7. TomM

    It may be that a firm can efficiently produce a product but that does not mean that people will want to buy that product in sifficient quantities to keep said firm in business. So, there is a choice to be made.

    EITHER people are forced to sacrifice their money and resources for the purposes of propping up the firm OR they are left in peace to direct their own affairs (including the disposal of their money and resources).

    Libertarianz and Austrian School Economists favour that idea people are left to direct their own economic affairs. But that might result in the collapse of "efficient" firms, you object. Yes, it may well do. The point to grasp is that the harm has already been done. Government tampering and interference in other people's economic affairs has caused the present mess. The central banking and fractional reserve banking Ponzi schemes, allied to all sorts of regulation, boodoggle projects and assorted other infantile regulation result in major distortions to the decision making of investors, managers, entrepeneurs, directors, sole traders, lenders, borrowers, workers, professionals, specialists, labourers, artificers, mechanics, IT experts, insurers, lawyers, IP practitioners, technocrats, teachers, etc. etc. etc. Now reality has intervened and the distortions can't be supported any longer. People realise they have made errors based on erroneous information. They now act to reallocate and protect what remaining resources they control. That necessarily will result in some organisations going to the wall. It is unavoidable. The stark choice is whether people are forcibly impoverished to prop up organisations and activities that should not continue as presently or whether those people be allowed to allocate their own resources as they see fit. I know which I prefer.

    Finally, it is unfortunately that those responsible for the distortions will, in the main, survive intact. They'll do this by expropriating more of the wealth of other people. That, in turn, will drag everyone down, lowering the general standard of living, causing more stress, increasing impoverishment and increasing crime. Remember this, a system based on theft (which is what forcible expropriation amounts to) is a system based upon the commissioning of crime. Similarly a system based on fraud is a system founded upon the commissioning of a crime. Such things are not intended to succeed in promoting or preserving Individual Rights and freedom.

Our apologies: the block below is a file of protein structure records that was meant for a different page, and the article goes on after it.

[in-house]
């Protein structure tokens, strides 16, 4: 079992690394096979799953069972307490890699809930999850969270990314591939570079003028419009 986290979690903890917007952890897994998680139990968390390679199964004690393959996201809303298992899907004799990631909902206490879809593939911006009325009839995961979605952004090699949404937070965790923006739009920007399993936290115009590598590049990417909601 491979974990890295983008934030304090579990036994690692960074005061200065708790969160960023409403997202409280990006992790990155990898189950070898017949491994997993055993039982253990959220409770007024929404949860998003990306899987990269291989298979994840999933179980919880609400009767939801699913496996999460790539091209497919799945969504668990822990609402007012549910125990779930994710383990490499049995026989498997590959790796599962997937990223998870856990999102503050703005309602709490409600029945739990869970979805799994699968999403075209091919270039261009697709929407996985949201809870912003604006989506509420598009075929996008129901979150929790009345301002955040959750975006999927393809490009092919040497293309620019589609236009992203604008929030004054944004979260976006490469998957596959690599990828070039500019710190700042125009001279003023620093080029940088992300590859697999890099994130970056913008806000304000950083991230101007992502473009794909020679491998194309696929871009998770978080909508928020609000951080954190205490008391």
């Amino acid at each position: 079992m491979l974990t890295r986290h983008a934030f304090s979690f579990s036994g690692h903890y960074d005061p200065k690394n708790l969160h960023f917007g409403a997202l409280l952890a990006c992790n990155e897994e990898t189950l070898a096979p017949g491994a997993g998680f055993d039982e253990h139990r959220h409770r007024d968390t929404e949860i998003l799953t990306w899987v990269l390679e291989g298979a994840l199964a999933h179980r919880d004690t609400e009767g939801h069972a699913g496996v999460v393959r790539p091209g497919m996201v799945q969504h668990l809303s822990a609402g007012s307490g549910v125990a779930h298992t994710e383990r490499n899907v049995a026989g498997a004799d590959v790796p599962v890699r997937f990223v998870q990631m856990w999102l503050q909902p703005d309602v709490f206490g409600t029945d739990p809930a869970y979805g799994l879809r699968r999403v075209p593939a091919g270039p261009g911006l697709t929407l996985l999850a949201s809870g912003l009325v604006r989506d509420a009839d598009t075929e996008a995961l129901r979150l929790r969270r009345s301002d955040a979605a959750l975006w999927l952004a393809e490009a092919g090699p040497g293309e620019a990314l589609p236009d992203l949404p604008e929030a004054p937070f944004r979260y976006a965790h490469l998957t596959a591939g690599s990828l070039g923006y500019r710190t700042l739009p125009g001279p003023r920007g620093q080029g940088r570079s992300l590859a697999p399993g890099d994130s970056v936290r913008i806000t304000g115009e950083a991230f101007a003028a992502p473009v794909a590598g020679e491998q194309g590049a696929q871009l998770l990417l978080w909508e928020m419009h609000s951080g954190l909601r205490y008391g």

PS No company has a right to expropriate the property of other people- no matter how tough the times.

  8. Unions are the main cause of wage stickiness. This move gets them onside, thus reducing the effect of inefficiencies they cause, i.e. resistance to downgrading workers in the face of declining demand.

    So you're in favour of appeasement then?

    As against say ACT (not even Libz) policy on corrupt and intimidating organisations - which would simply ban gangs and unions outright. This would make it an offense to belong to a union or to support one, and make it possible for employers not only to fire gang and union members (so all union members would be fired immediately from the public service!) but also to recover any costs they cause on them

    So if a union is stupid enough to advocate for a wage increase - the cost of that increase plus overheads, negotiation costs etc can be recovered from union members. Similarly in a strike - the employer must be able to recover any costs of lost production and lost profits from the strikers.

    That's how to deal with unions, not try to negotiate with economic terrorists

  9. Oh - its not just unions, it's welfare & state super as well.

    Which is why both of those should be abolished immediately - and why even the lIbz plans to offer annuities merely continue to distort the market by other means.